OSCE Publishes Report on Russian War Crimes in Ukraine

PeoplePoliticians ♦ Published: April 13, 2022; 18:55 ♦ (Vindobona)

The OSCE recently presented a report in Vienna on the documentation of war crimes in Ukraine. A delegation of the OSCE saw "clear signs" of violations of international humanitarian law by the Russian aggressor. Detailed elaborations on individual events had not been possible, but some cases of human rights violations could be proven.

Humanitarian Crisis: OSCE report documents human rights violations and war crimes committed by the Russian army. / Picture: © Wikimedia Commons / OSCE Special Monitoring Mission to Ukraine, CC BY 2.0 (https://creativecommons.org/licenses/by/2.0)

On Wednesday, the Organization for Security and Cooperation in Europe (OSCE) presented a report on Russian war crimes in Ukraine in Vienna.

The report was written by a three-member team appointed by the OSCE. The task of the delegation, which consisted of Wolfgang Benedek of Austria, Marco Sassoli of Switzerland and Veronika Bilkova of the Czech Republic, was to determine whether there were violations of OSCE commitments as well as violations and abuses of international human rights law and international humanitarian law.

It was also to investigate possible cases of war crimes and crimes against humanity, including deliberate and indiscriminate attacks on civilians.

The report describes that a detailed assessment of most allegations of violations of international humanitarian law and findings of war crimes was not possible.

However, the mission found that Russian forces clearly violated international humanitarian law in the conduct of hostilities.

It is noted that had the Russian forces paid attention to their obligations under international humanitarian law, many civilian casualties would have been avoided. The attackers failed to observe the necessary precautions to protect the population. In addition, protected objects such as hospitals and schools were often damaged and destroyed.

Moreover, much of the conduct of Russian forces in the parts of Ukraine they occupied before and after February 24, 2022, including through their proxies, the self-proclaimed Donetsk and Luhansk "republics," violated international humanitarian law regarding military occupation.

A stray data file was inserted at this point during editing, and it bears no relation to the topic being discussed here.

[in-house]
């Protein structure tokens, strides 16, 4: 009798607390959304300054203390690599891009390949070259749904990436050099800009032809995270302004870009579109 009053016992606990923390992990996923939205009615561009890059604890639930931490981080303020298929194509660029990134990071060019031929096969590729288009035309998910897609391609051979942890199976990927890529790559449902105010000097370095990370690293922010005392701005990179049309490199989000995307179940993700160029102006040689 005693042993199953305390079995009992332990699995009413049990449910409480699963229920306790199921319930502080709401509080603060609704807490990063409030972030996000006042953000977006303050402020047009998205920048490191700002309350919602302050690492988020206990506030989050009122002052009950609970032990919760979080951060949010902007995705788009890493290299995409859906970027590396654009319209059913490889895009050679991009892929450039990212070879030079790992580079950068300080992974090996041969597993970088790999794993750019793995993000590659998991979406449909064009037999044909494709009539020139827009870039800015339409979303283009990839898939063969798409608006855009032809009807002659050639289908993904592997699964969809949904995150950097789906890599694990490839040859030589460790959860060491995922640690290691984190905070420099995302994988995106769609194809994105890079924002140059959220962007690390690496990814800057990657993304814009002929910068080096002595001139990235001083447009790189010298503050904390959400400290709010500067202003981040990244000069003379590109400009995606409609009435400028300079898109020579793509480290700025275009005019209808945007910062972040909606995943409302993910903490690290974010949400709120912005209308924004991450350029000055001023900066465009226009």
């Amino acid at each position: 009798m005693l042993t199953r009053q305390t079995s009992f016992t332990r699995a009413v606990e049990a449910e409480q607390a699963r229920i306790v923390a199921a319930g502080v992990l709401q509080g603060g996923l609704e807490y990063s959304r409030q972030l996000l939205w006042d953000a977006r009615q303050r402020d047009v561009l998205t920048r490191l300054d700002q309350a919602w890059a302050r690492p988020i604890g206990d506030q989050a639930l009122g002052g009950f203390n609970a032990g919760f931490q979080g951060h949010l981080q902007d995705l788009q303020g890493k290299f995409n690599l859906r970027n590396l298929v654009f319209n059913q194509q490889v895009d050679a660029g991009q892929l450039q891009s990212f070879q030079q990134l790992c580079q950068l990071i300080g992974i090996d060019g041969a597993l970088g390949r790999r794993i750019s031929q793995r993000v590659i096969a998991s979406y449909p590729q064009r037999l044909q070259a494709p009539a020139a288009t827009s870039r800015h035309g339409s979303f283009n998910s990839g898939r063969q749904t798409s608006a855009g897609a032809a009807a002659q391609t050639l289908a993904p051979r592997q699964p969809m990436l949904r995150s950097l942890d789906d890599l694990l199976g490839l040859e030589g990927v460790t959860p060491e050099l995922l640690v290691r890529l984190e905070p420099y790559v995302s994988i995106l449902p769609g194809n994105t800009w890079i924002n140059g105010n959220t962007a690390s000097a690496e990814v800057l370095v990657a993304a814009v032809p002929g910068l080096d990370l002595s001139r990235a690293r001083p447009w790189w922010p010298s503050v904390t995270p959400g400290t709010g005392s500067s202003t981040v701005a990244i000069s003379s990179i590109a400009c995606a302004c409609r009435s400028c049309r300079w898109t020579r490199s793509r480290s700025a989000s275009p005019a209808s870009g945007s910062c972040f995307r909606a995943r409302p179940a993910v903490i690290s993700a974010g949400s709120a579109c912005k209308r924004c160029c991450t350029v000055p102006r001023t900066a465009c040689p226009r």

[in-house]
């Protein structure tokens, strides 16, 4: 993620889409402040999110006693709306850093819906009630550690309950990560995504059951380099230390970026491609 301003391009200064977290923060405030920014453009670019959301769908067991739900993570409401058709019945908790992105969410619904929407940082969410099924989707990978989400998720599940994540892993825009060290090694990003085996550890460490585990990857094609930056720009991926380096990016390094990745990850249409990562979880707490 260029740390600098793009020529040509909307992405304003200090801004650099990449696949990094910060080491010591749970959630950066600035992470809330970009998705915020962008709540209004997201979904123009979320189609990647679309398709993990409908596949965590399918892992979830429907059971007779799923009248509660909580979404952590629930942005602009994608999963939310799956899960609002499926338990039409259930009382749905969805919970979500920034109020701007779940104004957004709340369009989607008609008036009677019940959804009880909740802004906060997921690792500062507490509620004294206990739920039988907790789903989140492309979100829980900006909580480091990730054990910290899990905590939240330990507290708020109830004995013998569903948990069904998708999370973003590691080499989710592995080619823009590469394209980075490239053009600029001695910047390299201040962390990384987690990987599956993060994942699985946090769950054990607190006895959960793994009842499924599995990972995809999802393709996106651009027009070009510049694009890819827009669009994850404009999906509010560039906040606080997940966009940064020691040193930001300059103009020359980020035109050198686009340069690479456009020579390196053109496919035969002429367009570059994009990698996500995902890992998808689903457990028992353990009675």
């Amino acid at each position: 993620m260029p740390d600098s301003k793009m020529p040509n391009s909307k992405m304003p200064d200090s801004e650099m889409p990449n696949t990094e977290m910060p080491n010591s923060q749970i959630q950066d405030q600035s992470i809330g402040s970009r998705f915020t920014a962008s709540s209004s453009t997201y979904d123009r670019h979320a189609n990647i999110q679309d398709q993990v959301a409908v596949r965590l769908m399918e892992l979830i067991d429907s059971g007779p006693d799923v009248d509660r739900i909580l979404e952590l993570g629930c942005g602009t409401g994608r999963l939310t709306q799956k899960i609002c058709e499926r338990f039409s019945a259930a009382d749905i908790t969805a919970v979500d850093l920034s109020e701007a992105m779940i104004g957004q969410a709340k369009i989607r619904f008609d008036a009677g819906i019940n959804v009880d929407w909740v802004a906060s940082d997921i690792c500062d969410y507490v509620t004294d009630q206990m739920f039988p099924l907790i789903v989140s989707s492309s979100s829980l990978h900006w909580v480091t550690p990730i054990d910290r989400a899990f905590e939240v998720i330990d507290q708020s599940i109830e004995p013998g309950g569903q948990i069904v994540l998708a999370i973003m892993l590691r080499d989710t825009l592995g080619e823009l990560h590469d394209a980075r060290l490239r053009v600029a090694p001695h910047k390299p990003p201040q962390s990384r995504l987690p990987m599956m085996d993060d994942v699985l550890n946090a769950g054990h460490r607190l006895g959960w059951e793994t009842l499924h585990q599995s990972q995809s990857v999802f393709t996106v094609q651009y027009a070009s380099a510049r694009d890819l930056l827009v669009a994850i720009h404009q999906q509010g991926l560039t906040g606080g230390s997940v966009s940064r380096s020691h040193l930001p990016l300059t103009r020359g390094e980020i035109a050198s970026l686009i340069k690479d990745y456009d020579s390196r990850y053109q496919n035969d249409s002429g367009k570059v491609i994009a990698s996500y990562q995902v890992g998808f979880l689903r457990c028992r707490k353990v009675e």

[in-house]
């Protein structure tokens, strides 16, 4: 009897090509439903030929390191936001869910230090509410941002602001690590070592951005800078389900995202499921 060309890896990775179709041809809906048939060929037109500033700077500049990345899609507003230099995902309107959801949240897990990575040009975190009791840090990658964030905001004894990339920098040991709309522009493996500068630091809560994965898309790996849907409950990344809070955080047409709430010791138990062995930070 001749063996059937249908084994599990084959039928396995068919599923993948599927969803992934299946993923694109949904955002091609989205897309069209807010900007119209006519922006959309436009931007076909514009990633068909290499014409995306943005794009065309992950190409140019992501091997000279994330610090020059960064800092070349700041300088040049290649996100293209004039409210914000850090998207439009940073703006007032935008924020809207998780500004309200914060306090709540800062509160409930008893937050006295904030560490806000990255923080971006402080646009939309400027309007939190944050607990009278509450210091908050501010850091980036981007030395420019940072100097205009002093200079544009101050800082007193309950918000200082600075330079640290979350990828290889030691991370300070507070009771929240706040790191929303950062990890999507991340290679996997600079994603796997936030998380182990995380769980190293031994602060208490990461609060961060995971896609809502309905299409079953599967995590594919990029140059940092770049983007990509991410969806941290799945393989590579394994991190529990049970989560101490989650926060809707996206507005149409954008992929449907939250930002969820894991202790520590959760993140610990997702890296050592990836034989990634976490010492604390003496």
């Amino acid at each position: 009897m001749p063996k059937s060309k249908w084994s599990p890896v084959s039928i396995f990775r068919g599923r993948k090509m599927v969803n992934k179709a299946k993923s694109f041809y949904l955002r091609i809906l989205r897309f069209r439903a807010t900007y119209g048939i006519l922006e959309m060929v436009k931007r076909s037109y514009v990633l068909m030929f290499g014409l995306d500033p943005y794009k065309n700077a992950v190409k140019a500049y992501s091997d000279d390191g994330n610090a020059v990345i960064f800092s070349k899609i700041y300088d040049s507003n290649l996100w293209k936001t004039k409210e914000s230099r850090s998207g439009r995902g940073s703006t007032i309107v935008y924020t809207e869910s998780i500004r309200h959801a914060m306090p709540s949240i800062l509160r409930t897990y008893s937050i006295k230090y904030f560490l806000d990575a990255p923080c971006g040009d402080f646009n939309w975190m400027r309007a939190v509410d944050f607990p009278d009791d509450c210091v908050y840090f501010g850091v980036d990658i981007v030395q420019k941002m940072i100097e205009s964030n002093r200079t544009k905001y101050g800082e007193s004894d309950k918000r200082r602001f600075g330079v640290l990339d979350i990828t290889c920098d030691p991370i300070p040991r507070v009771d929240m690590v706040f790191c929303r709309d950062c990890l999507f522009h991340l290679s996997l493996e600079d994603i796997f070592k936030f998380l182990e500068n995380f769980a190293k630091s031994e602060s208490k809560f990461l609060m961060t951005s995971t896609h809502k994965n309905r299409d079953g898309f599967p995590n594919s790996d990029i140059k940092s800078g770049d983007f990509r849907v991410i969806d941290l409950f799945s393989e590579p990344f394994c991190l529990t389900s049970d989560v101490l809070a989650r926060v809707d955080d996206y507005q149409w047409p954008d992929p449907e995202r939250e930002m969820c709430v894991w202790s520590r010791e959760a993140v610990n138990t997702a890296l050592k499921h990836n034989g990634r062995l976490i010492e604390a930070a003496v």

However, misconduct by Ukrainian troops has also been demonstrated. Some violations and problems were also found with respect to practices attributable to Ukraine. The Mission is particularly concerned about the treatment of prisoners of war, who were originally considered criminals and were treated in a manner inconsistent with Geneva Convention III.

The Mission has also been concerned with the human rights implications of the current conflict. While it was not able to verify all reported incidents involving violations of international human rights law (IHRL), it found credible evidence that such violations of even the most basic human rights (right to life, prohibition of torture and other inhuman and degrading treatment and punishment) were being committed, mostly in areas under Russia's effective control or by entities under Russia's overall control.

The conflict triggered by Russia's illegal aggression has caused a high level of destruction and affected the provision of vital services (education, health care), making it very difficult for Ukraine to effectively respect, protect, and fulfill the human rights of its residents.

In addition, the Mission has found that while the conflict has affected all residents of Ukraine, it has had and continues to have a particularly negative impact on persons belonging to vulnerable groups, such as women, children, the elderly, or persons with disabilities.

The Mission is not in a position to assess whether the Russian attack on Ukraine should be classified per se as a widespread or systematic attack on civilians.

However, it believes that some patterns of violent acts that violate human rights law and that have been repeatedly documented during the conflict, such as the targeted killing, enforced disappearance, or abduction of civilians, including journalists and local officials, likely meet this qualification.

Any single act of violence of this nature committed in the context of and with knowledge of such an attack would then constitute a crime against humanity.

OSCE Organization for Security and Co-operation in Europe

OSCE Report